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Pathological phubbing behavior has become an increasingly prevalent issue in recent years yet research surrounding these technological concerns remains scarce. The current study seeks to contribute to this limited body of research by providing insight into the antecedents of excessive and severe phubbing behavior and potential risk factors of pathological technology use as a whole. 938 undergraduate students participated in a cross-sectional study to determine whether demographic variables, personality traits, and degrees of social media addiction and fear of missing out could explain phubbing behavior. Participants responded to a survey that included the Bergen Social Media Addiction Scale (BSMAS), Fear of Missing Out Scale (FoMO), Ten-Item Personality Inventory (TIPI), and Phubbing Scale (Phubbing). Bivariate correlations identified that BSMAS and FoMO were significantly positively correlated with phubbing while TIPI displayed a significantly negative correlation with phubbing. Further, hierarchical multiple regression analyses established that BSMAS holds the most predictive power for phubbing while FoMO displayed a significantly less robust predictive power. TIPI was shown to be significant but served less to explain the variance in phubbing behaviors.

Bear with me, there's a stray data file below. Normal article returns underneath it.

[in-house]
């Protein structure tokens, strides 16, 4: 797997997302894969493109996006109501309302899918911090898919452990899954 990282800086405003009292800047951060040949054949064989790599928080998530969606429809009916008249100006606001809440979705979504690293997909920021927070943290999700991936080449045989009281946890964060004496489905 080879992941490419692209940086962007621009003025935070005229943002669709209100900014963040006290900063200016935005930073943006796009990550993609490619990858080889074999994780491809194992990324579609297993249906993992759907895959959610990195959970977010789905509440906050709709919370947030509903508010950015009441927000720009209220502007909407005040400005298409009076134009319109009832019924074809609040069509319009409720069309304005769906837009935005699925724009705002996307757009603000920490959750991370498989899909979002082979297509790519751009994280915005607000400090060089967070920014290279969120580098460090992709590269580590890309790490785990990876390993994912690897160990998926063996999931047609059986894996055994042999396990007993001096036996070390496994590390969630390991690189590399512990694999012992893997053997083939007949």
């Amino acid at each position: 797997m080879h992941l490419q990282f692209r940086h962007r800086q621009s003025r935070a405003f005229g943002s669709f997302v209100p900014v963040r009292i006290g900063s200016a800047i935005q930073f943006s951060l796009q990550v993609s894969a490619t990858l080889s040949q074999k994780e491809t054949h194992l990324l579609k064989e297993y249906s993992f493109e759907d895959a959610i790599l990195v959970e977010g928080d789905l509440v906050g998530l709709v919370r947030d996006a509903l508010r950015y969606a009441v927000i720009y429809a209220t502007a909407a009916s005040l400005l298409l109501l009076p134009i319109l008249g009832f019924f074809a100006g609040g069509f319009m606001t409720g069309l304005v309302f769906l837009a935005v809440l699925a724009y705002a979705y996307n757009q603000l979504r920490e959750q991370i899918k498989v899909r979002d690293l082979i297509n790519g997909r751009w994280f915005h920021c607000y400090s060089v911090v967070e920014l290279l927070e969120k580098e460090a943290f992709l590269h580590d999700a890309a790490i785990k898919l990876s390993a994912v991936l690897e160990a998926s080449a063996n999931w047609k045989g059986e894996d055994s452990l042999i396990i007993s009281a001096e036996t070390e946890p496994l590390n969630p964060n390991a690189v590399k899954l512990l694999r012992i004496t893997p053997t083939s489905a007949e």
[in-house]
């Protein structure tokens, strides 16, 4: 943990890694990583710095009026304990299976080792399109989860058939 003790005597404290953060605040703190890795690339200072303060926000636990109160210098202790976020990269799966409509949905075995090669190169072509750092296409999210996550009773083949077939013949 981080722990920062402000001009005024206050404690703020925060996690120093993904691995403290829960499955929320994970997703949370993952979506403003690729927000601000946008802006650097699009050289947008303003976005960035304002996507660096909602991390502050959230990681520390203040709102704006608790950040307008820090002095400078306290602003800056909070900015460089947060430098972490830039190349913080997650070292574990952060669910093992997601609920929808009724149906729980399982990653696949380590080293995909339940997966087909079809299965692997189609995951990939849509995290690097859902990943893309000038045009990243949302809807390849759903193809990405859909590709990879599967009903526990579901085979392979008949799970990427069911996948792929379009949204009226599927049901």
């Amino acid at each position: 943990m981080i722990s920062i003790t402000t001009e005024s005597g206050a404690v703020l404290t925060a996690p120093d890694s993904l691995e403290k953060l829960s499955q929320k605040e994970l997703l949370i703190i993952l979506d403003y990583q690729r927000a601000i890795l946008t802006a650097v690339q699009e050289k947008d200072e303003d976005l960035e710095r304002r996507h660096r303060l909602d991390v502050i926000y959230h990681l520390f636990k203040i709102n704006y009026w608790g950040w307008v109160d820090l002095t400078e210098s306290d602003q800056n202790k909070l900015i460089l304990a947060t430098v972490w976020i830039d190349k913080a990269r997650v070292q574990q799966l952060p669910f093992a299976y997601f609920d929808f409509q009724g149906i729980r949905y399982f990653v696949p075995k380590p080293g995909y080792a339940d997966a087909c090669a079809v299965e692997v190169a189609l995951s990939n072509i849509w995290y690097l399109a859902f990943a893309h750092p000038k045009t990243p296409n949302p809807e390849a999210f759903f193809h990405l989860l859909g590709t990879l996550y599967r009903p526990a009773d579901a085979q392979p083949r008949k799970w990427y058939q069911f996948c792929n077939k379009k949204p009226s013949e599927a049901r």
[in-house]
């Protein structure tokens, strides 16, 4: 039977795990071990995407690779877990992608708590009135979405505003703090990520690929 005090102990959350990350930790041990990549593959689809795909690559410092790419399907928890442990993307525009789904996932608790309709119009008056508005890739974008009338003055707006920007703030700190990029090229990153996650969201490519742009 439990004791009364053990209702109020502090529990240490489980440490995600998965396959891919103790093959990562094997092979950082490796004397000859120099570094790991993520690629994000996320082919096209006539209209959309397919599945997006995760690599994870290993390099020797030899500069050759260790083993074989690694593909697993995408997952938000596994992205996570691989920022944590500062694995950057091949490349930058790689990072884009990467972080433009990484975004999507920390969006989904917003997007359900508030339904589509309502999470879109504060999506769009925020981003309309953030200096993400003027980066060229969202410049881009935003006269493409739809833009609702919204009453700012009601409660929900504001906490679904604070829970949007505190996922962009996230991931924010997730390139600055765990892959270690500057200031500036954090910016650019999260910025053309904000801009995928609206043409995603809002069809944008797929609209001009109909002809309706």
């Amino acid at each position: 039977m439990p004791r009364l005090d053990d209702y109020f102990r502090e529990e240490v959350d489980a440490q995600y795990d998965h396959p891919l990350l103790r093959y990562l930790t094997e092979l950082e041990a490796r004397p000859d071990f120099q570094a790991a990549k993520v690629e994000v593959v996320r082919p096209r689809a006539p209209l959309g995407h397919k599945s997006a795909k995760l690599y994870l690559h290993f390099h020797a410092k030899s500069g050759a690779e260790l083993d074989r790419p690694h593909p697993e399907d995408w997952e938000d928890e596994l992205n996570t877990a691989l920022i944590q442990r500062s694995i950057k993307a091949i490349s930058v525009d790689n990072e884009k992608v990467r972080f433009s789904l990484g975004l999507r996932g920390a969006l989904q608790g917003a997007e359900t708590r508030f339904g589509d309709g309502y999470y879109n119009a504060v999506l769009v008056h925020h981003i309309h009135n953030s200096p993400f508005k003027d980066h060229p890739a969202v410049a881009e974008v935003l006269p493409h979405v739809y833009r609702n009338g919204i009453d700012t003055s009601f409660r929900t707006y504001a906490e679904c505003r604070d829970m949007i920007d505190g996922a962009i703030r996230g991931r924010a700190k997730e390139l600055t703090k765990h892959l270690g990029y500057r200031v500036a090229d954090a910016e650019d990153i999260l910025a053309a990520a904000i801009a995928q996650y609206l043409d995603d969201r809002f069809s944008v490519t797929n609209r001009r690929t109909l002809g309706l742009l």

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Phubbing among undergraduate has become an area of increasing research interest in recent years. In recent years, studies on phubbing have increased. However, no empirical study has deal with the mediating effect of fear of missing out (FoMO) on the relationship between dark triad and phubbing. The dark triad refers to three personality traits: Machiavellianism, psychopathy, and narcissism. Machiavellianism is characterized by prioritizing one’s own wishes and desires. Psychopathy, is a personality trait where lack of emotion and self-control is seen. Narcissism is characterized by low empathy and egocentrism. Thus, the purpose of this study was to examine whether FoMO mediator between dark triad and phubbing among undergraduates. For this purpose, structural equation modeling and bootstrapping method was used. Mediation analyses were performed using AMOS 22.00. The present study comprised 506 undergraduate (%70.7 female; %29.3 male). The age of the participants ranged between 18 and 29 (x = 22.41).The measures used included the General Scale of Phubbing, Fear of Missing Out Scale, and Dirty Dozen Scale. The results showed that FoMO mediated the relationship between dark triad and phubbing. The results of bootstrapping procedure indicated that the indirect effect of FoMO on the relationship between dark triad and phubbing was significant. In conclusion, the study suggests that FoMO is a meaningful mediator in the relationship between dark triad and phubbing. Research results are discussed in the light of the related literature and suggestions are presented for future researchers.